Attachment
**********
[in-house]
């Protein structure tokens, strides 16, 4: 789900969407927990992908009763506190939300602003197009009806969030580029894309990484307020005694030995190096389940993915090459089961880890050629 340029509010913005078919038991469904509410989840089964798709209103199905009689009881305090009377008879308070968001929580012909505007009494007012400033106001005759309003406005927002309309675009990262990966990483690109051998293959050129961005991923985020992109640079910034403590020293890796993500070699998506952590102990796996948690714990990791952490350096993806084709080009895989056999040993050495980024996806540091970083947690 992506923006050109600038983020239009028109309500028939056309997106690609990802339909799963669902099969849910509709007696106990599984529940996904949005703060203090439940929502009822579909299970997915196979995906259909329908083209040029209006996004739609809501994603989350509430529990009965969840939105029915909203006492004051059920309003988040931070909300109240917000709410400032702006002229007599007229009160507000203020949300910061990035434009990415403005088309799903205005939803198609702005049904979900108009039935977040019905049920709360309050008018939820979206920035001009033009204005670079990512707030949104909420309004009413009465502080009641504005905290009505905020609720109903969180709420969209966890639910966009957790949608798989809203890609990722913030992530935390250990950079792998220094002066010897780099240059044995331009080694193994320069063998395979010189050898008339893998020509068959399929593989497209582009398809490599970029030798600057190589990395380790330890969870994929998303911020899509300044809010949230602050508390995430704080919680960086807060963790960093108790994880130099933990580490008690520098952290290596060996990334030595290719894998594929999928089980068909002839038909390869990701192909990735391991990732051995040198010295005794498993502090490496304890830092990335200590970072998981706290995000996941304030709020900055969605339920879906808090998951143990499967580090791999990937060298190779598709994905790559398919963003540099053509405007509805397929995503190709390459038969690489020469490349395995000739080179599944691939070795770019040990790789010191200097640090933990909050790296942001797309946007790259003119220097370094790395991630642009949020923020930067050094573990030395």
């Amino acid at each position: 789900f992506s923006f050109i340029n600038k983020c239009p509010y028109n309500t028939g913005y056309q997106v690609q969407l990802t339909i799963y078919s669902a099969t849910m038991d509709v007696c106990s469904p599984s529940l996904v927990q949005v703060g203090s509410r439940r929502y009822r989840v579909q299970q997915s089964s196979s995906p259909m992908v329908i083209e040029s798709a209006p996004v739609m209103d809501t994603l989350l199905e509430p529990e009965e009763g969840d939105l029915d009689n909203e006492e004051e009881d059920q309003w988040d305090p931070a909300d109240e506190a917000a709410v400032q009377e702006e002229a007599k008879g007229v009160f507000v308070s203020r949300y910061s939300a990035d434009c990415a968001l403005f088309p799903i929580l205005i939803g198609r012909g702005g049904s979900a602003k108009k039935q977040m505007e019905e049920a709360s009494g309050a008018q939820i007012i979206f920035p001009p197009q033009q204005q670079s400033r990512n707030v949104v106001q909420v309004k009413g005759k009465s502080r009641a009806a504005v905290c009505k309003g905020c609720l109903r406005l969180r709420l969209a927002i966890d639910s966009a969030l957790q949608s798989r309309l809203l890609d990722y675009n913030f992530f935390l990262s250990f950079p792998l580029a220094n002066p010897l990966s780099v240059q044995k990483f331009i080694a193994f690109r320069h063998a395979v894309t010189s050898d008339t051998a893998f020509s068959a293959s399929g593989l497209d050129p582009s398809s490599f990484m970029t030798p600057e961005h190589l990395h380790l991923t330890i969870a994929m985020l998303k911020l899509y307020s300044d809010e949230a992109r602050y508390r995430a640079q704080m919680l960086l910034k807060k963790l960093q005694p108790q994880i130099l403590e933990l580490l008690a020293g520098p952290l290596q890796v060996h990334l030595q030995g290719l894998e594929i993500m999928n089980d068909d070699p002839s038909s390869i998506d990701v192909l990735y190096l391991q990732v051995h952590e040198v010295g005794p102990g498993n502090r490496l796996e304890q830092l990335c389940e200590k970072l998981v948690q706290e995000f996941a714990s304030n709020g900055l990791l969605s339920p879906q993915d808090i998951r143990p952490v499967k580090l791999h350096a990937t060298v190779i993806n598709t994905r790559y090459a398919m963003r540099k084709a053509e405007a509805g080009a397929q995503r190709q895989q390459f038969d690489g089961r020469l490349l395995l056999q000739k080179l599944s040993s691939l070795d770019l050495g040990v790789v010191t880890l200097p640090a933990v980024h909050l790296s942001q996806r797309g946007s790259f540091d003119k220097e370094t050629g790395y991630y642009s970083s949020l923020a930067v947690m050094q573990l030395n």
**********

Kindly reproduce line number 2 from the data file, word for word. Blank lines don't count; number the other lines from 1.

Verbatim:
């Protein structure tokens, strides 16, 4: 789900969407927990992908009763506190939300602003197009009806969030580029894309990484307020005694030995190096389940993915090459089961880890050629 340029509010913005078919038991469904509410989840089964798709209103199905009689009881305090009377008879308070968001929580012909505007009494007012400033106001005759309003406005927002309309675009990262990966990483690109051998293959050129961005991923985020992109640079910034403590020293890796993500070699998506952590102990796996948690714990990791952490350096993806084709080009895989056999040993050495980024996806540091970083947690 992506923006050109600038983020239009028109309500028939056309997106690609990802339909799963669902099969849910509709007696106990599984529940996904949005703060203090439940929502009822579909299970997915196979995906259909329908083209040029209006996004739609809501994603989350509430529990009965969840939105029915909203006492004051059920309003988040931070909300109240917000709410400032702006002229007599007229009160507000203020949300910061990035434009990415403005088309799903205005939803198609702005049904979900108009039935977040019905049920709360309050008018939820979206920035001009033009204005670079990512707030949104909420309004009413009465502080009641504005905290009505905020609720109903969180709420969209966890639910966009957790949608798989809203890609990722913030992530935390250990950079792998220094002066010897780099240059044995331009080694193994320069063998395979010189050898008339893998020509068959399929593989497209582009398809490599970029030798600057190589990395380790330890969870994929998303911020899509300044809010949230602050508390995430704080919680960086807060963790960093108790994880130099933990580490008690520098952290290596060996990334030595290719894998594929999928089980068909002839038909390869990701192909990735391991990732051995040198010295005794498993502090490496304890830092990335200590970072998981706290995000996941304030709020900055969605339920879906808090998951143990499967580090791999990937060298190779598709994905790559398919963003540099053509405007509805397929995503190709390459038969690489020469490349395995000739080179599944691939070795770019040990790789010191200097640090933990909050790296942001797309946007790259003119220097370094790395991630642009949020923020930067050094573990030395």